|On the summit of a hill off Cedar Swamp Rd. & High Farms Rd.|
New York USA
|Cemetery notes and/or description:|
The existence and location of this cemetery is verified in a June/July 1949 article p. 130-131 of "The Long Island Forum" written by William Robertson Coe, II, son of William Robertson Coe of Long Island's Planting Fields. He transcribed some of the gravestones listed in the Hopkins Family Plot and I, Lee Ashmore, researched and added the biographical material.
The cemetery is also mentioned in the deed of sale in 1867 when Silas Hopkins, son of William M. Hopkins 1760-1841 & Elizabeth (Downing) Hopkins 1760-1850, sold the farm to William Hall. Silas insisted upon a right of way to the cemetery and the right of Hopkins to continue burials there, which continued until at least 1895. Alvin Hopkins 1835-1910, son of Silas, and his family are buried in the East Hillside Cemetery of Glen Head, Nassau County, NY.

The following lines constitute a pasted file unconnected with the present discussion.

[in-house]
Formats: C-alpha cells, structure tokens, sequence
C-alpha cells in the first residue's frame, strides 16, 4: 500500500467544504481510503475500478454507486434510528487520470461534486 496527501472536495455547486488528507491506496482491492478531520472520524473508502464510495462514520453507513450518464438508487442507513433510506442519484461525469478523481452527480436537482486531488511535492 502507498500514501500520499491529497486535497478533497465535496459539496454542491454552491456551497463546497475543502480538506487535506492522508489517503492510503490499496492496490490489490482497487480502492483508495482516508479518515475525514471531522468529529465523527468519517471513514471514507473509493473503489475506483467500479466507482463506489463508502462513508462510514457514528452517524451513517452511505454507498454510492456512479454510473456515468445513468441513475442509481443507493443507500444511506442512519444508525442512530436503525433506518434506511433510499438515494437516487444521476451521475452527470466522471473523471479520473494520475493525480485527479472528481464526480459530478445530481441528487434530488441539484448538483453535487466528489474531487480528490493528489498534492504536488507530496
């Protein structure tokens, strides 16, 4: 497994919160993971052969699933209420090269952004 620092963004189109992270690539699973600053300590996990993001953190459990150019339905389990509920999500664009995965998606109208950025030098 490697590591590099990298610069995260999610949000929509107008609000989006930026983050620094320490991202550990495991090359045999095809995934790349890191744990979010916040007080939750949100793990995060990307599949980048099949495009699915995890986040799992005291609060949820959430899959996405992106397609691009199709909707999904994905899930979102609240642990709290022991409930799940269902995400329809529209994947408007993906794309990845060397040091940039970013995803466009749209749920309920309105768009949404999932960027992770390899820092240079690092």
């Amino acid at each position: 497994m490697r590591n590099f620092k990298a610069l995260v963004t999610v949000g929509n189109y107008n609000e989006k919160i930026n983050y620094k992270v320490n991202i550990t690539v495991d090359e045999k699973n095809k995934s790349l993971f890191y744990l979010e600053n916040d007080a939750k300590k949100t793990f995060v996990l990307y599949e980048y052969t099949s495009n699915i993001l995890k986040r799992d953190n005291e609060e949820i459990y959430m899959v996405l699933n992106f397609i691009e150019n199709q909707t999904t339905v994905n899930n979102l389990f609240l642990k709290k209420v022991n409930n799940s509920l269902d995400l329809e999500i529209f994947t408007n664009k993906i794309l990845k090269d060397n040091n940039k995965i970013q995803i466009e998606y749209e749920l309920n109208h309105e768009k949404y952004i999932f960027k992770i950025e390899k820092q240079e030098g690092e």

Isaac Hopkins 1840-1903, the son, grandson and great grandson of former Hopkins's slaves is buried in Calvary African Methodist Episcopal Church Cemetery with his wife Matilda in Glen Head, Nassau County, NY. At least three former slaves of the William Hopkins family are buried in the Hopkins Family Plot off Cedar Swamp Rd. with simple stones marked AH, JH & SH.
The High Farms residential development of Glen Head was built on the original site of the Hopkins farm and the Hopkins gravestones have since been removed. Any help finding them would be greatly appreciated as not all of the stones were transcribed by Mr. Coe and that information is now sadly lost to history.
These Hopkins descend from a line of Thomas & Joanna (Arnold) Hopkins who came from England to MA in 1634 and quickly removed to Rhode Island to escape the intolerance of their Quaker religion. Rhode Island Governor Stephen Hopkins 1707-1785, signer of the Declaration of Independence, is included in their line.
Four Hopkins are included on a 1775 list of Oyster Bay, Queens County, NY freeholders opposing British rule. They were key players in the fight for American Independence and later in the early abolition of slavery in the northern United States.